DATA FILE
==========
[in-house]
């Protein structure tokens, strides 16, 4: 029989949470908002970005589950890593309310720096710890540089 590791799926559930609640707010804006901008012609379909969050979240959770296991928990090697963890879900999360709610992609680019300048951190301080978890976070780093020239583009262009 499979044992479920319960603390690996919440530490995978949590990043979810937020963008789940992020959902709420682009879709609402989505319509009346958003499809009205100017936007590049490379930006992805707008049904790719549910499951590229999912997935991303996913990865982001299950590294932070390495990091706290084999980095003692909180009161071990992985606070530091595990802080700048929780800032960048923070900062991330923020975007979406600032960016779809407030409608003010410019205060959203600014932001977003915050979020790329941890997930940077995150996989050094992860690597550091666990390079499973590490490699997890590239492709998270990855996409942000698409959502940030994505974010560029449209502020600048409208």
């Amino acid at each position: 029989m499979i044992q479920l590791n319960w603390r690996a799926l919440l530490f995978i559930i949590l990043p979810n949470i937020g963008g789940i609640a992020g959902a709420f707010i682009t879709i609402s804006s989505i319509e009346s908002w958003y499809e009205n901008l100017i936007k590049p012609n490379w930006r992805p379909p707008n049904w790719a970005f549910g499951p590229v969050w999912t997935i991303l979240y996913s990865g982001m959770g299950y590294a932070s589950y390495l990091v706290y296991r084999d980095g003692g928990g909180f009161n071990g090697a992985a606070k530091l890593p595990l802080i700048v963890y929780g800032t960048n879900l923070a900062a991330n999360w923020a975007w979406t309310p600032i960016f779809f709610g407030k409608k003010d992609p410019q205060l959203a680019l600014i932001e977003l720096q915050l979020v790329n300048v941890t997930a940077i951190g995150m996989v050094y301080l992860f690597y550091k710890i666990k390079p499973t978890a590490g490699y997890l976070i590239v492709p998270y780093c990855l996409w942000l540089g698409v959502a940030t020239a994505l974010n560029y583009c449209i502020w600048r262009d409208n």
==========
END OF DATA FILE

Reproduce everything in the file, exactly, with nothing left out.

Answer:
[in-house]
């Protein structure tokens, strides 16, 4: 029989949470908002970005589950890593309310720096710890540089 590791799926559930609640707010804006901008012609379909969050979240959770296991928990090697963890879900999360709610992609680019300048951190301080978890976070780093020239583009262009 499979044992479920319960603390690996919440530490995978949590990043979810937020963008789940992020959902709420682009879709609402989505319509009346958003499809009205100017936007590049490379930006992805707008049904790719549910499951590229999912997935991303996913990865982001299950590294932070390495990091706290084999980095003692909180009161071990992985606070530091595990802080700048929780800032960048923070900062991330923020975007979406600032960016779809407030409608003010410019205060959203600014932001977003915050979020790329941890997930940077995150996989050094992860690597550091666990390079499973590490490699997890590239492709998270990855996409942000698409959502940030994505974010560029449209502020600048409208």
């Amino acid at each position: 029989m499979i044992q479920l590791n319960w603390r690996a799926l919440l530490f995978i559930i949590l990043p979810n949470i937020g963008g789940i609640a992020g959902a709420f707010i682009t879709i609402s804006s989505i319509e009346s908002w958003y499809e009205n901008l100017i936007k590049p012609n490379w930006r992805p379909p707008n049904w790719a970005f549910g499951p590229v969050w999912t997935i991303l979240y996913s990865g982001m959770g299950y590294a932070s589950y390495l990091v706290y296991r084999d980095g003692g928990g909180f009161n071990g090697a992985a606070k530091l890593p595990l802080i700048v963890y929780g800032t960048n879900l923070a900062a991330n999360w923020a975007w979406t309310p600032i960016f779809f709610g407030k409608k003010d992609p410019q205060l959203a680019l600014i932001e977003l720096q915050l979020v790329n300048v941890t997930a940077i951190g995150m996989v050094y301080l992860f690597y550091k710890i666990k390079p499973t978890a590490g490699y997890l976070i590239v492709p998270y780093c990855l996409w942000l540089g698409v959502a940030t020239a994505l974010n560029y583009c449209i502020w600048r262009d409208n």